After the film’s screening at Sundance, the film garnered positive reviews with a 94% “fresh” rating at review aggregator website Rotten Tomatoes. Eric Kohn at IndieWire wrote that it's ”A fascinating tragicomedy about the incompatibility of American and Chinese industries.”

In April 2019, the film won the Best Documentary Feature Award at the RiverRun International Film Festival.

Socialist perspective

In many of her films, Julia Reichert focuses on various social issues, like gender and working-class issues, from a socialist perspective. [1]

Ohio connection

Reichert entered Antioch College in Yellow Springs, Ohio, in 1964, and she's lived continuously in southwestern Ohio since 1970. She chose to stay at first because of "wanting to be where I was needed," with a sense that there was probably asurplus of radicals on the east and west coasts.

She's since developed far deeper roots in the Midwest, however; she was able to finance her film "Emma and Elvis" entirely through Ohio-based investors. She now spends much of her energy nurturing other Ohio filmmakers, teaching part-time at Wright State University in Dayton.[2]


New American Movement National Interim Committee members in 1975 included;

Frank Ackerman, Cambridge, Mass.; Sally Avery, Durham; N.C.; Edward Bolden, Iowa City; Harry Boyte, Chapel Hill, N.C.; Sandra Kricker and Jim Weinstein, San Franciseo: Roberta Lynch and Judy MacLean,Pittsburgh: Torie Osborn, Mlddlebury, Vt.; Jeff Johnson, Fred Ojile and Shirley Wyatt, Minneapolis: Julia Reichert, Yellow Springs Ohio, Peggy Somers, Berkeley; Melissa Upton, Philadelphia.: and Loren Weinberg, Washington, D.C..[3]


Tony Heriza was a member of the "Media House" in Dayton, Ohio along with Julia Reichert, Jim Klein, Sherry Novick, Eric Johnson, Andy Garrison, Barbara Tuss, Cathy Cartwright and others. All were all members of the Mad River Chapter of the New American Movement.,

New American Movement Speakers Bureau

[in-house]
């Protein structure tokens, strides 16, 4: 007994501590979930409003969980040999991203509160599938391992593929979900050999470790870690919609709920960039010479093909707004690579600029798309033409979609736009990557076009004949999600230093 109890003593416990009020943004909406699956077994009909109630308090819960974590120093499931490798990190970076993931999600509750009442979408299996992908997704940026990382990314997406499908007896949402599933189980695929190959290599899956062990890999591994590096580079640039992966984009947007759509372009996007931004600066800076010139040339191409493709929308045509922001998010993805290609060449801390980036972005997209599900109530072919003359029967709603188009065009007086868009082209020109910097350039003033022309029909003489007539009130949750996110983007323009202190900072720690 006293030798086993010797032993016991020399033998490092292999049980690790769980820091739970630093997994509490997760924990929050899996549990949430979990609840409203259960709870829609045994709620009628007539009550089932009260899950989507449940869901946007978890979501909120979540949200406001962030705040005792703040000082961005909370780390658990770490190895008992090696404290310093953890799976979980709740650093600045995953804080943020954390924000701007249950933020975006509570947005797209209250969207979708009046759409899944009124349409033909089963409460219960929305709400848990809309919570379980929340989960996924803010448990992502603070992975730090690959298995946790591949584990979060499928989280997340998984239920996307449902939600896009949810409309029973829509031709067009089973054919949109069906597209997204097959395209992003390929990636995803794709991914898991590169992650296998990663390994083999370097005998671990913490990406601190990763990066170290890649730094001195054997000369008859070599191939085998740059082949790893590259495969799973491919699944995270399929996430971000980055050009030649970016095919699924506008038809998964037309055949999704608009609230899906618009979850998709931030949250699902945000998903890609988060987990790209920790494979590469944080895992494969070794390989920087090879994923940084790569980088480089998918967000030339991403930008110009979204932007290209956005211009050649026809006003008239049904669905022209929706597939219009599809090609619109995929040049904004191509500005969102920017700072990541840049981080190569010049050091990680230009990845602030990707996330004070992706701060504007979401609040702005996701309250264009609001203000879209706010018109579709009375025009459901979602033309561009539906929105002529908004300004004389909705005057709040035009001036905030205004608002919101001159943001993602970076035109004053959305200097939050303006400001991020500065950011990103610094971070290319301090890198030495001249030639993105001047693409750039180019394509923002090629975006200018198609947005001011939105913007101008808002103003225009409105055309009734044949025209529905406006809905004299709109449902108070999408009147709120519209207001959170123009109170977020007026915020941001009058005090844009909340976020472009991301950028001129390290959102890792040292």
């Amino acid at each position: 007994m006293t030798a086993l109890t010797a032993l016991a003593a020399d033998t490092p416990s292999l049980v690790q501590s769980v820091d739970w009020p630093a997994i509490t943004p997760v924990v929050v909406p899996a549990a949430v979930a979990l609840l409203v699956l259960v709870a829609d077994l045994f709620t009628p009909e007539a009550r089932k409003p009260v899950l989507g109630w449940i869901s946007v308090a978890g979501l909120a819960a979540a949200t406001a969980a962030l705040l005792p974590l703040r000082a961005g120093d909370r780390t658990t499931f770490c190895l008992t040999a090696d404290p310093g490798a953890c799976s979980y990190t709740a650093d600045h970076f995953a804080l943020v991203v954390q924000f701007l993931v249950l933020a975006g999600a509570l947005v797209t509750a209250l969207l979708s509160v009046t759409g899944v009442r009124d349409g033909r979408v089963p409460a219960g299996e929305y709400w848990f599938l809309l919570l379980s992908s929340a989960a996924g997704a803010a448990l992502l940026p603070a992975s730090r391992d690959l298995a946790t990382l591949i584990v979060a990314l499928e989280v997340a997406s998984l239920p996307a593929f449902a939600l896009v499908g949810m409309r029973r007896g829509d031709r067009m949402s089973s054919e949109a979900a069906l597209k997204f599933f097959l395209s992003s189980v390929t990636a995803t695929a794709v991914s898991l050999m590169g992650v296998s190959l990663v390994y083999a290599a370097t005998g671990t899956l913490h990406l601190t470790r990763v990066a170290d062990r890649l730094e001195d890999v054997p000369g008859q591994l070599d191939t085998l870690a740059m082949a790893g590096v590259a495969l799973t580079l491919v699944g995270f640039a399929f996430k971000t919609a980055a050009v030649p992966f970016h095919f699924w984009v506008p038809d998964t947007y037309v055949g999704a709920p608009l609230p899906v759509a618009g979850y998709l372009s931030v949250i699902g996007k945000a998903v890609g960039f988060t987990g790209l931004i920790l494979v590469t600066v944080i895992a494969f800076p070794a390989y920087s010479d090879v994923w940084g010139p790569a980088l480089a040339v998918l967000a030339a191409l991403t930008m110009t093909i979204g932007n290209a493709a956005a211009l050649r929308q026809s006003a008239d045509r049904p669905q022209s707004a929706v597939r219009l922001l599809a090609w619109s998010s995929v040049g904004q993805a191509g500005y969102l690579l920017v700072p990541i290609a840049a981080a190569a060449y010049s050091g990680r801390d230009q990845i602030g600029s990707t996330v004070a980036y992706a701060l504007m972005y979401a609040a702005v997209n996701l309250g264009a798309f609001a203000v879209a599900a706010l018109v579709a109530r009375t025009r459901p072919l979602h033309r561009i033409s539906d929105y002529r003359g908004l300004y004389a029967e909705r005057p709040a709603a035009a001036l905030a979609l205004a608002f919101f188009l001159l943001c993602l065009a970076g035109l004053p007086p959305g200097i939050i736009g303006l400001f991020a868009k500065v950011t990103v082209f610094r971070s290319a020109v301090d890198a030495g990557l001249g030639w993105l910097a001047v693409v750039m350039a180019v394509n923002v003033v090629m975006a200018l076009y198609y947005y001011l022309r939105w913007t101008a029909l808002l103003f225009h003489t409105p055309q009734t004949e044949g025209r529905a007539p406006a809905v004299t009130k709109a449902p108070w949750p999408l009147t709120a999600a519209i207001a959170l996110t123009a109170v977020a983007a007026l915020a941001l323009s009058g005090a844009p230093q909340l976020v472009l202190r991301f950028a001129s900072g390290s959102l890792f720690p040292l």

In the 1980s Julia Reichert and Jim Klein were speakers on the Culture section of the NAM Speakers Bureau on the subject of Political Media and Film-making. Reichert and Klein founded a national feminist film collective and are concerned with and have expertise in the areas of political film-making, political media in general, socialism and feminism, and addiction.[4]

DSA Feminist Commission

In 1985, Julia Reichert of Ohio was listed as a member of the Feminist Commission of the Democratic Socialists of America.[5]


Julia Reichert, Jim Klein

DSA member Julia Reichert's 1993 film, "Emma and Elvis", tells a tale of burned-out New Leftists and younger postpunk counterculturalists searching for meaning and community in Dayton, Ohio, in 1989.

Reichert's best-known previous films, the Oscar-nominated "Union Maids" and "Seeing Red" (made with her former partner Jim Klein), were documentary explorations of the lives of radicals who came of age in the 1930s and 1940s.[6]

"Seeing Red"

In 1984 Socialist Review sold out a West Coast premiere January 19 of "Seeing Red", a film by DSAers Julia Reichert and Jim Klein on the lives of Communists during the thirties and forties.[7]


  1. [Aitken, Ian (2006). Encyclopedia of the Documentary Film. New York: Routledge. p. 1111.]
  2. Dem.Left, March/April 1993, page 22.
  4. New American Movement Speakers Bureau booklet, 1980s
  5. DSA Feminist Commission Directory, 1985
  6. Dem.Left, March/April 1993, page 20.
  7. [1]